(English lit. encourages students to write essays that include unnecessary words or phrases. Bullshitting is a fine art apparently)
as i read i kept wanting to see the punchline, that is: how did this effect the next 30 years of garfield (seems unchanged to me) and other comic strip themes.
also, when i used to read comics i'd always wonder if comic writers were all given the same "list of suggestions", because quite frequently they'd all go through the same theme-phase together.
It's actually brilliant - Apparently J. Davis loves + approves of it too - says it bought a whole new perspective to his work.
"Then again, Davis is a shrewd businessman above all else. I guess it's possible he appreciates someone's poking holes in his life work in creative ways, but more likely he simply realized that letting someone publish a book that transforms his comic into depressing absurdism is the holiest of grails: A means by which to sell Garfield to people who hate Garfield."
It doesn't seem to matter who has an idea anymore. Free-spirited exchange of ideas eventually seems to give way to whoever can market themselves the best in order to extract the cash out of those ideas, whether it's CollegeHumor, Ebaumsworld or I Can Haz Cheezburger.
Kind of worrisome that G-G is what passes for genius online nowadays. It's clever, it's humorous, but it's a one-off joke that got old really fast. No?
Am I alone in really wishing this sort of thing wasn't on Hacker News? Not just because it deals with comics, but because it makes a mockery of real analysis. Garfield is not art. It's brilliant marketing, but no actual content - not by the time this strip had been created, anyway. Analysis like this distracts from the analysis that really matters: analysis that might introduce casual readers to an entirely new medium. I'm not exactly a comics maven, but I remember reading a strip-by-strip analysis of Krazy Kat, a comic that absolutely does benefit from such analysis. It got me into that entire era of comicry. There are more recent comics that benefit from such analysis. Peanuts. Bloom County. Calvin & Hobbes. Each has strips that benefit from really thinking, panel by panel.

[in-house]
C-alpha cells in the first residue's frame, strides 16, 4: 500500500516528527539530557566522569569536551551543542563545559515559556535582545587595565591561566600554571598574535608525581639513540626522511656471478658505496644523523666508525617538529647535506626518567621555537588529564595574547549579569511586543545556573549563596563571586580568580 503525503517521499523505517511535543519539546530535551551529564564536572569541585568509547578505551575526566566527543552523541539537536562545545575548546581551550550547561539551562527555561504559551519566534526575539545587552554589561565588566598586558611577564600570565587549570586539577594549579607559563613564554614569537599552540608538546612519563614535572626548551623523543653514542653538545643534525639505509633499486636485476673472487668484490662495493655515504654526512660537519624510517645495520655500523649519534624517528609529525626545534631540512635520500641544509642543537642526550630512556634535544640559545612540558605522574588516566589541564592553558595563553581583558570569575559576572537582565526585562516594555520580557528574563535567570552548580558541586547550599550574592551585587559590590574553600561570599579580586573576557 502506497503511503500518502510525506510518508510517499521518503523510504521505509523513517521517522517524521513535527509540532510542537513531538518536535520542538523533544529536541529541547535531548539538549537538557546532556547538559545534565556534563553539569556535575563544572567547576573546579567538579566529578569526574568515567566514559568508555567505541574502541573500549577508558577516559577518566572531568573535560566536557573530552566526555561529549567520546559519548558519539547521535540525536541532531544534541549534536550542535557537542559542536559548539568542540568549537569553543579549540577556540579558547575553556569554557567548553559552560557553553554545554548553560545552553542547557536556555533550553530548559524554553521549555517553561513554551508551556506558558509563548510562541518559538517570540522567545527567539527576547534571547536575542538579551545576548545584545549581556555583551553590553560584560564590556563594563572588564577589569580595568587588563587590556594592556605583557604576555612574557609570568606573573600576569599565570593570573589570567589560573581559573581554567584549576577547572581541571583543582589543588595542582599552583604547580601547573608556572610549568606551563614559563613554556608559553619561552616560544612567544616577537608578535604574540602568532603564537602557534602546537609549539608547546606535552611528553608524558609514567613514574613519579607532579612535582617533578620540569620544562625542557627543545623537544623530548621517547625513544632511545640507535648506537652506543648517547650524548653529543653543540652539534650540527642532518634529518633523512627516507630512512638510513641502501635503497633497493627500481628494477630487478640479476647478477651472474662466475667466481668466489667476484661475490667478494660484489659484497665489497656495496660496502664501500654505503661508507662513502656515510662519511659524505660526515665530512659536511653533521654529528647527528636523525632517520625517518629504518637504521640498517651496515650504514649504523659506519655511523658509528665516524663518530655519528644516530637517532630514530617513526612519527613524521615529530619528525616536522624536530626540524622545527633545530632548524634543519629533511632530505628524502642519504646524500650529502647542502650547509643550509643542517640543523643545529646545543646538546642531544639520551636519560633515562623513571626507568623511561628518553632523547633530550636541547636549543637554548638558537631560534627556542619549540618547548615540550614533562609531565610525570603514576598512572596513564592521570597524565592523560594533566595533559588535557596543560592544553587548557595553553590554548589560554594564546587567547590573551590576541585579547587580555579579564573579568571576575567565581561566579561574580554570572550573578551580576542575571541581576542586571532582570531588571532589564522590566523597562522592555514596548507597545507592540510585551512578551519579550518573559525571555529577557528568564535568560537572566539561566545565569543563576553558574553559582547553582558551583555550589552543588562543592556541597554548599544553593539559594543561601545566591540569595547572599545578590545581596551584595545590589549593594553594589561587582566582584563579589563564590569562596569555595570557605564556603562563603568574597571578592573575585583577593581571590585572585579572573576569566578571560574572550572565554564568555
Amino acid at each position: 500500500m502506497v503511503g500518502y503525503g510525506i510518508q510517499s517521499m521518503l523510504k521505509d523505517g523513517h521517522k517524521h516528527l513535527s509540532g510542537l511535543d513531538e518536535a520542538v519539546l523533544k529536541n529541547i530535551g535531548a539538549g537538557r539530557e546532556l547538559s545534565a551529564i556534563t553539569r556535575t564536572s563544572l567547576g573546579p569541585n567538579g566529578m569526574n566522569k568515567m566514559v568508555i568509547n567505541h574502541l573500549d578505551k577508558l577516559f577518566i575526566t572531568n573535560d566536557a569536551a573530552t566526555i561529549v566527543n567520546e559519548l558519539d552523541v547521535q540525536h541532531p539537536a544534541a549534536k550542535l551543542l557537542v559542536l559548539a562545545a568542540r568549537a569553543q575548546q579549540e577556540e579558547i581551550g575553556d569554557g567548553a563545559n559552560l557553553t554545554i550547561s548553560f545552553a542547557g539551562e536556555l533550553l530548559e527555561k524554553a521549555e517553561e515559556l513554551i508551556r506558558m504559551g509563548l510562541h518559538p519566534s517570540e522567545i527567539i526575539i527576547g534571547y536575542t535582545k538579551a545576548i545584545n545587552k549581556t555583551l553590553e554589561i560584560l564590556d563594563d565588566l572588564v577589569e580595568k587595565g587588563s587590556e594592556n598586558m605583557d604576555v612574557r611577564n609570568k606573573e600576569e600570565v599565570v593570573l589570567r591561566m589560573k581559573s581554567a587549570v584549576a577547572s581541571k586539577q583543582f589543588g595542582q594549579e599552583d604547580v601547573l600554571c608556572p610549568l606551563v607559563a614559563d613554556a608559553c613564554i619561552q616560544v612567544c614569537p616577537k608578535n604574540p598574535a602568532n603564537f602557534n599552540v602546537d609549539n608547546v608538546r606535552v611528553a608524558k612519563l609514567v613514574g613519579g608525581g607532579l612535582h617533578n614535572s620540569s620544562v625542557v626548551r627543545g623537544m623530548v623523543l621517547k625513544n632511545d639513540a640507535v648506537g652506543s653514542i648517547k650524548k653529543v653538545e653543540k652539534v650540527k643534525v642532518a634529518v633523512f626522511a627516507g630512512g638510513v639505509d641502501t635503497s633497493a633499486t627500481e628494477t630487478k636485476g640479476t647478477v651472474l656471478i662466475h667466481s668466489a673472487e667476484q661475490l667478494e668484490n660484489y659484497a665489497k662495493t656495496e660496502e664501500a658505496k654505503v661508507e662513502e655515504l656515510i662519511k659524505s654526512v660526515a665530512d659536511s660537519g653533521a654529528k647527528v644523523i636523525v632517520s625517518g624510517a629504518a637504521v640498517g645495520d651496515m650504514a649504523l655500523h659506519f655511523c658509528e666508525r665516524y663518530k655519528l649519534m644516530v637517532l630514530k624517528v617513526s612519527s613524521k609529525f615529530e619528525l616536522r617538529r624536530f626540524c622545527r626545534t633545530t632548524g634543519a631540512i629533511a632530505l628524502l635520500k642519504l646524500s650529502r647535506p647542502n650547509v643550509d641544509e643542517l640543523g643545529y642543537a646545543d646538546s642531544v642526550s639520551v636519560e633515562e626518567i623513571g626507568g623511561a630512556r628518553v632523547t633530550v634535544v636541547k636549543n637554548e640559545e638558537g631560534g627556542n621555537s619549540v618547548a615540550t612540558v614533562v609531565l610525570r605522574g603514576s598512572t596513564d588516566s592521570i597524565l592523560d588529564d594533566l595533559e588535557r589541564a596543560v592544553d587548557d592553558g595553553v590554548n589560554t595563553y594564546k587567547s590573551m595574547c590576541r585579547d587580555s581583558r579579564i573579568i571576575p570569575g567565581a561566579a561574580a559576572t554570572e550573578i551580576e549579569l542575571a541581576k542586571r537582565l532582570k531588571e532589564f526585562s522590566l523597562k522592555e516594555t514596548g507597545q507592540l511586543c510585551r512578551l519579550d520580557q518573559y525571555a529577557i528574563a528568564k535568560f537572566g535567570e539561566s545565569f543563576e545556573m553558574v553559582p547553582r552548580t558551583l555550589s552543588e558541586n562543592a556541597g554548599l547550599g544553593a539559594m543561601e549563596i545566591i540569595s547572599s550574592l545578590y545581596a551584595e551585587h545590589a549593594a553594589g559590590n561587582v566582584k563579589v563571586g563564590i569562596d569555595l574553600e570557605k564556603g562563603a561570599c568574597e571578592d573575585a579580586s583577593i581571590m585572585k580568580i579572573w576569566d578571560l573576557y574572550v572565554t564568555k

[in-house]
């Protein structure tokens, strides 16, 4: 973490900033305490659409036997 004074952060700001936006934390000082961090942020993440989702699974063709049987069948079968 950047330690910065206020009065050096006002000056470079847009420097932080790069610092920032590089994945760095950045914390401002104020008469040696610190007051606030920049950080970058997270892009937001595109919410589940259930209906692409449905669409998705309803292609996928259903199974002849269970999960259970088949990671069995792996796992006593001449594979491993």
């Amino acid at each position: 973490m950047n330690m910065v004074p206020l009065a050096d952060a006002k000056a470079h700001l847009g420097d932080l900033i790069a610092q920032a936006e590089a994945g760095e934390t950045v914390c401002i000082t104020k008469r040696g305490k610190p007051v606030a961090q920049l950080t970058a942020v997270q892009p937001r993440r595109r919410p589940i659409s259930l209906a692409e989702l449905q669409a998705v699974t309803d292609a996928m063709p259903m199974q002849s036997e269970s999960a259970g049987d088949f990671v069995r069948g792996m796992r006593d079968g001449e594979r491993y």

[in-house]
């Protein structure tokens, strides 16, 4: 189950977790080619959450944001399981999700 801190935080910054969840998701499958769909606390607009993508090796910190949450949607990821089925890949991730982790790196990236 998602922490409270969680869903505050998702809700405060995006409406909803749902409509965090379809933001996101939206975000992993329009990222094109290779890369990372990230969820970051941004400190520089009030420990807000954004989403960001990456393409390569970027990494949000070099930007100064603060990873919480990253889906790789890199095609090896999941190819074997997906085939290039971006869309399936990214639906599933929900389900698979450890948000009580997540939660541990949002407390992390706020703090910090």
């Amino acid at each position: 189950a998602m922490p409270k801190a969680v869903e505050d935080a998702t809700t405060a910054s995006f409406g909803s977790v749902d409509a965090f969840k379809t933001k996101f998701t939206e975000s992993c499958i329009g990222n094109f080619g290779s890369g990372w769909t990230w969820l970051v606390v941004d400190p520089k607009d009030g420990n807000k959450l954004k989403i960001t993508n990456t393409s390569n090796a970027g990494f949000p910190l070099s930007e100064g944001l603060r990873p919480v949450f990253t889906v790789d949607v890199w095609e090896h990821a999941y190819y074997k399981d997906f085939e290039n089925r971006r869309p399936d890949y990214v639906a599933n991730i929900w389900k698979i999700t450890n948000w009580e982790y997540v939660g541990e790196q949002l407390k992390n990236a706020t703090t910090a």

This? A mockery! Nothing interesting is happening. The person that made these strips was just stringing along clichéd views. The only interesting thing is that it happened in a strip that's usually punchline after punchline - the comic itself is bland, derivative, and in fact quite bad. This isn't the "I'm upside down" of Peanuts, or the pterodactyl flying away in Calvin & Hobbes. This is bullshit. And the analysis is bullshit compounding bullshit. It's a disgrace. Stuff like this is why people mock the sorts of analysis that really ought to be praised.
There is no "right" intellectualism, thinking about things and analyzing things does not first have to pass through a filter created by you on what is right to think about, and what not.
Your statement is awful because it advocates the creation of a limited and closed world, with only special topics being "worthy" of thought.
The problem with your statement (I won't call it awful) is that the flip side of intellectualism is that there are standards to be had. It means that while I can't deny people thought, I can choose to rebut the things that they say, which I attempted to do. I didn't just say "Garfield, shit, censor." I said, "I dislike this, because it makes it look like analysis is merely bullshitting about really simple things."